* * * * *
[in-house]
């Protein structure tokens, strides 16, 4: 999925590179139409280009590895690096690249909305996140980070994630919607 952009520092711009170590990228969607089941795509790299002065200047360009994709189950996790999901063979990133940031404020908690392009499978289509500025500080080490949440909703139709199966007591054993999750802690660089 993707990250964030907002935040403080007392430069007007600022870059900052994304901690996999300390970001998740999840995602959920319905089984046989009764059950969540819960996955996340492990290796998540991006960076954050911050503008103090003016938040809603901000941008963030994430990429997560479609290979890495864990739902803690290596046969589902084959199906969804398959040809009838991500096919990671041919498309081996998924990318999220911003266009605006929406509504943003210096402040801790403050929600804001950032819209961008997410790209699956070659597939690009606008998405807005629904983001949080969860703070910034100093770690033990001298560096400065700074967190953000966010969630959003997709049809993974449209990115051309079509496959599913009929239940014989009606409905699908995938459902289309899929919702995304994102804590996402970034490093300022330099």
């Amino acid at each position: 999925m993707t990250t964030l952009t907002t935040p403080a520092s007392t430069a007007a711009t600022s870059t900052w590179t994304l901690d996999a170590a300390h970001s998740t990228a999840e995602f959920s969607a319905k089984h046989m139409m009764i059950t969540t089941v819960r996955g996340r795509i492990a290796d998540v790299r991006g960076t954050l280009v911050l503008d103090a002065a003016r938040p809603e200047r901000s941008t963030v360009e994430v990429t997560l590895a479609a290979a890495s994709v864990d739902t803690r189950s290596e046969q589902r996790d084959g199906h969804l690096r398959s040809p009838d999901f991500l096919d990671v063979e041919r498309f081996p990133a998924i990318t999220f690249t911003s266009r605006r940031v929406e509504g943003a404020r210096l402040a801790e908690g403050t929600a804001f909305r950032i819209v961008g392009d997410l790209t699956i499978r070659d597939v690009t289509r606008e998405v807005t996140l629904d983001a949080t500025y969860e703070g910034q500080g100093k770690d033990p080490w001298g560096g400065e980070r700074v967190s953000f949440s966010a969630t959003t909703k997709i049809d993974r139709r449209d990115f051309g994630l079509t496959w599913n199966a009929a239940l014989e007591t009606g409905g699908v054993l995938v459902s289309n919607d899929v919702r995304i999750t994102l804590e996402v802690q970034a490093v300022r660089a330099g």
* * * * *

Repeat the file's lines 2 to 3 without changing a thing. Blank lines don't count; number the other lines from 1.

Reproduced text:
């Protein structure tokens, strides 16, 4: 999925590179139409280009590895690096690249909305996140980070994630919607 952009520092711009170590990228969607089941795509790299002065200047360009994709189950996790999901063979990133940031404020908690392009499978289509500025500080080490949440909703139709199966007591054993999750802690660089 993707990250964030907002935040403080007392430069007007600022870059900052994304901690996999300390970001998740999840995602959920319905089984046989009764059950969540819960996955996340492990290796998540991006960076954050911050503008103090003016938040809603901000941008963030994430990429997560479609290979890495864990739902803690290596046969589902084959199906969804398959040809009838991500096919990671041919498309081996998924990318999220911003266009605006929406509504943003210096402040801790403050929600804001950032819209961008997410790209699956070659597939690009606008998405807005629904983001949080969860703070910034100093770690033990001298560096400065700074967190953000966010969630959003997709049809993974449209990115051309079509496959599913009929239940014989009606409905699908995938459902289309899929919702995304994102804590996402970034490093300022330099």
């Amino acid at each position: 999925m993707t990250t964030l952009t907002t935040p403080a520092s007392t430069a007007a711009t600022s870059t900052w590179t994304l901690d996999a170590a300390h970001s998740t990228a999840e995602f959920s969607a319905k089984h046989m139409m009764i059950t969540t089941v819960r996955g996340r795509i492990a290796d998540v790299r991006g960076t954050l280009v911050l503008d103090a002065a003016r938040p809603e200047r901000s941008t963030v360009e994430v990429t997560l590895a479609a290979a890495s994709v864990d739902t803690r189950s290596e046969q589902r996790d084959g199906h969804l690096r398959s040809p009838d999901f991500l096919d990671v063979e041919r498309f081996p990133a998924i990318t999220f690249t911003s266009r605006r940031v929406e509504g943003a404020r210096l402040a801790e908690g403050t929600a804001f909305r950032i819209v961008g392009d997410l790209t699956i499978r070659d597939v690009t289509r606008e998405v807005t996140l629904d983001a949080t500025y969860e703070g910034q500080g100093k770690d033990p080490w001298g560096g400065e980070r700074v967190s953000f949440s966010a969630t959003t909703k997709i049809d993974r139709r449209d990115f051309g994630l079509t496959w599913n199966a009929a239940l014989e007591t009606g409905g699908v054993l995938v459902s289309n919607d899929v919702r995304i999750t994102l804590e996402v802690q970034a490093v300022r660089a330099g």